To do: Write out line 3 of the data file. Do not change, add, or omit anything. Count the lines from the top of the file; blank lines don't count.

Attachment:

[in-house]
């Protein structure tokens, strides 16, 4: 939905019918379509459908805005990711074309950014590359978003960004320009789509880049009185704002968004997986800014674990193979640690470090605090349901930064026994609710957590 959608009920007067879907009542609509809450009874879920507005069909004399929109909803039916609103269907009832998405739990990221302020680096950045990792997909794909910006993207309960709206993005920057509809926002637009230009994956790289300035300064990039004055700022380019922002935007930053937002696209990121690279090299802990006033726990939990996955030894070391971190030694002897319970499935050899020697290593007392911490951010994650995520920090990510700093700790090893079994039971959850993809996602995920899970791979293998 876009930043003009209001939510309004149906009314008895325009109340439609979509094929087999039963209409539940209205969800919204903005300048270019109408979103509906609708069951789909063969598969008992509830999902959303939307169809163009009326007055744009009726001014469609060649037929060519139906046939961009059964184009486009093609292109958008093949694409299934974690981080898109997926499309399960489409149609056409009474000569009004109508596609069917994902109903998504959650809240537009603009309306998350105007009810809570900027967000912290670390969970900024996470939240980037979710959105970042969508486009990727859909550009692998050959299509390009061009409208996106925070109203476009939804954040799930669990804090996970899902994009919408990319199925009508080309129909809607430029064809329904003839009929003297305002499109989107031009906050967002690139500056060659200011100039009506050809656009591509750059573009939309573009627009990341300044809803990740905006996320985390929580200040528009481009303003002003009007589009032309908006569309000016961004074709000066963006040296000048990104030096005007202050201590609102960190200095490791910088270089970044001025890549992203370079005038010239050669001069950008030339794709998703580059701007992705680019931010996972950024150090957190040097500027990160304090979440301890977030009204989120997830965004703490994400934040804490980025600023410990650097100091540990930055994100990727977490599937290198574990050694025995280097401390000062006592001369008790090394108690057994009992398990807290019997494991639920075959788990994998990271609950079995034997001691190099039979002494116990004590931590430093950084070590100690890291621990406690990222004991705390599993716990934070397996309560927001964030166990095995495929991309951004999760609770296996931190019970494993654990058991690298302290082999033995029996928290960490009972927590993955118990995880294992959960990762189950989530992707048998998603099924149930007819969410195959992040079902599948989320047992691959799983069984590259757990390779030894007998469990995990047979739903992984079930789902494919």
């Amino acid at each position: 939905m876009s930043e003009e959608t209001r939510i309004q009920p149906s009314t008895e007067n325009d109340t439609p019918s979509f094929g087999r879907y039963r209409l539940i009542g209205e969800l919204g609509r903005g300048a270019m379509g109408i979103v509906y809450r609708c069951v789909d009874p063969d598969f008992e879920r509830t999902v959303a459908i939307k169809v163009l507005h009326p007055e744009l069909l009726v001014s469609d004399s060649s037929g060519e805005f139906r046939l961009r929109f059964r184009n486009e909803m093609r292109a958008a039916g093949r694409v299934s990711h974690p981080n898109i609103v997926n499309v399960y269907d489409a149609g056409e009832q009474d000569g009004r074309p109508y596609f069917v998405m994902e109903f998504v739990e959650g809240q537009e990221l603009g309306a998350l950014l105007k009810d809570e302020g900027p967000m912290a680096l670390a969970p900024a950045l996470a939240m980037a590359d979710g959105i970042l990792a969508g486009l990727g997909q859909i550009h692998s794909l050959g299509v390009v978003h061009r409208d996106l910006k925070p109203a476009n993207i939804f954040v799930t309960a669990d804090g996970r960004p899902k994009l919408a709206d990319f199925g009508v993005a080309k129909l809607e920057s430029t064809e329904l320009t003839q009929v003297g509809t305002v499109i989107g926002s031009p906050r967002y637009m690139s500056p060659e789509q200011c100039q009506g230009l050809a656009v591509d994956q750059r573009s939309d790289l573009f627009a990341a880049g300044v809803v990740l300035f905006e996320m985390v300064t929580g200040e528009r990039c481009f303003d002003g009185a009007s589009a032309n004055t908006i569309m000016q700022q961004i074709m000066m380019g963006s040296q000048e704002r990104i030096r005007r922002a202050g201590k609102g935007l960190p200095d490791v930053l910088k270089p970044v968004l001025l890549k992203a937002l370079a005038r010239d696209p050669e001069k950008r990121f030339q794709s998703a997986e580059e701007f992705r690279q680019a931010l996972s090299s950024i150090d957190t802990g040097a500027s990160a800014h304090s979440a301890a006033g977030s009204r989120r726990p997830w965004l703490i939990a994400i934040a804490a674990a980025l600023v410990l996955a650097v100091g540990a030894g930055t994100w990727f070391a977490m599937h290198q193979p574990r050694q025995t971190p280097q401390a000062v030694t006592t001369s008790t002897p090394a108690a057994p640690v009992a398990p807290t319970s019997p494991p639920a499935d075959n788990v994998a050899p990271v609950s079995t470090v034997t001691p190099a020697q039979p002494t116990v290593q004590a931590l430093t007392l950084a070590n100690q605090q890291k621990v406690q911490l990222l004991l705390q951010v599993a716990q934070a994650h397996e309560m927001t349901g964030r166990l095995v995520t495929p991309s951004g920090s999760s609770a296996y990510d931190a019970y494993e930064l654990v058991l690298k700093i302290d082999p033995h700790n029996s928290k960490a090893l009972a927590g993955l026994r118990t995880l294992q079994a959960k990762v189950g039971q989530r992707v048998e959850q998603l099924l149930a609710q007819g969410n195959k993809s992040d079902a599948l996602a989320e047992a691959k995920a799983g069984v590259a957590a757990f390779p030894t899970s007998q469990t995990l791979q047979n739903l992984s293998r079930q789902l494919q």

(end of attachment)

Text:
């Amino acid at each position: 939905m876009s930043e003009e959608t209001r939510i309004q009920p149906s009314t008895e007067n325009d109340t439609p019918s979509f094929g087999r879907y039963r209409l539940i009542g209205e969800l919204g609509r903005g300048a270019m379509g109408i979103v509906y809450r609708c069951v789909d009874p063969d598969f008992e879920r509830t999902v959303a459908i939307k169809v163009l507005h009326p007055e744009l069909l009726v001014s469609d004399s060649s037929g060519e805005f139906r046939l961009r929109f059964r184009n486009e909803m093609r292109a958008a039916g093949r694409v299934s990711h974690p981080n898109i609103v997926n499309v399960y269907d489409a149609g056409e009832q009474d000569g009004r074309p109508y596609f069917v998405m994902e109903f998504v739990e959650g809240q537009e990221l603009g309306a998350l950014l105007k009810d809570e302020g900027p967000m912290a680096l670390a969970p900024a950045l996470a939240m980037a590359d979710g959105i970042l990792a969508g486009l990727g997909q859909i550009h692998s794909l050959g299509v390009v978003h061009r409208d996106l910006k925070p109203a476009n993207i939804f954040v799930t309960a669990d804090g996970r960004p899902k994009l919408a709206d990319f199925g009508v993005a080309k129909l809607e920057s430029t064809e329904l320009t003839q009929v003297g509809t305002v499109i989107g926002s031009p906050r967002y637009m690139s500056p060659e789509q200011c100039q009506g230009l050809a656009v591509d994956q750059r573009s939309d790289l573009f627009a990341a880049g300044v809803v990740l300035f905006e996320m985390v300064t929580g200040e528009r990039c481009f303003d002003g009185a009007s589009a032309n004055t908006i569309m000016q700022q961004i074709m000066m380019g963006s040296q000048e704002r990104i030096r005007r922002a202050g201590k609102g935007l960190p200095d490791v930053l910088k270089p970044v968004l001025l890549k992203a937002l370079a005038r010239d696209p050669e001069k950008r990121f030339q794709s998703a997986e580059e701007f992705r690279q680019a931010l996972s090299s950024i150090d957190t802990g040097a500027s990160a800014h304090s979440a301890a006033g977030s009204r989120r726990p997830w965004l703490i939990a994400i934040a804490a674990a980025l600023v410990l996955a650097v100091g540990a030894g930055t994100w990727f070391a977490m599937h290198q193979p574990r050694q025995t971190p280097q401390a000062v030694t006592t001369s008790t002897p090394a108690a057994p640690v009992a398990p807290t319970s019997p494991p639920a499935d075959n788990v994998a050899p990271v609950s079995t470090v034997t001691p190099a020697q039979p002494t116990v290593q004590a931590l430093t007392l950084a070590n100690q605090q890291k621990v406690q911490l990222l004991l705390q951010v599993a716990q934070a994650h397996e309560m927001t349901g964030r166990l095995v995520t495929p991309s951004g920090s999760s609770a296996y990510d931190a019970y494993e930064l654990v058991l690298k700093i302290d082999p033995h700790n029996s928290k960490a090893l009972a927590g993955l026994r118990t995880l294992q079994a959960k990762v189950g039971q989530r992707v048998e959850q998603l099924l149930a609710q007819g969410n195959k993809s992040d079902a599948l996602a989320e047992a691959k995920a799983g069984v590259a957590a757990f390779p030894t899970s007998q469990t995990l791979q047979n739903l992984s293998r079930q789902l494919q």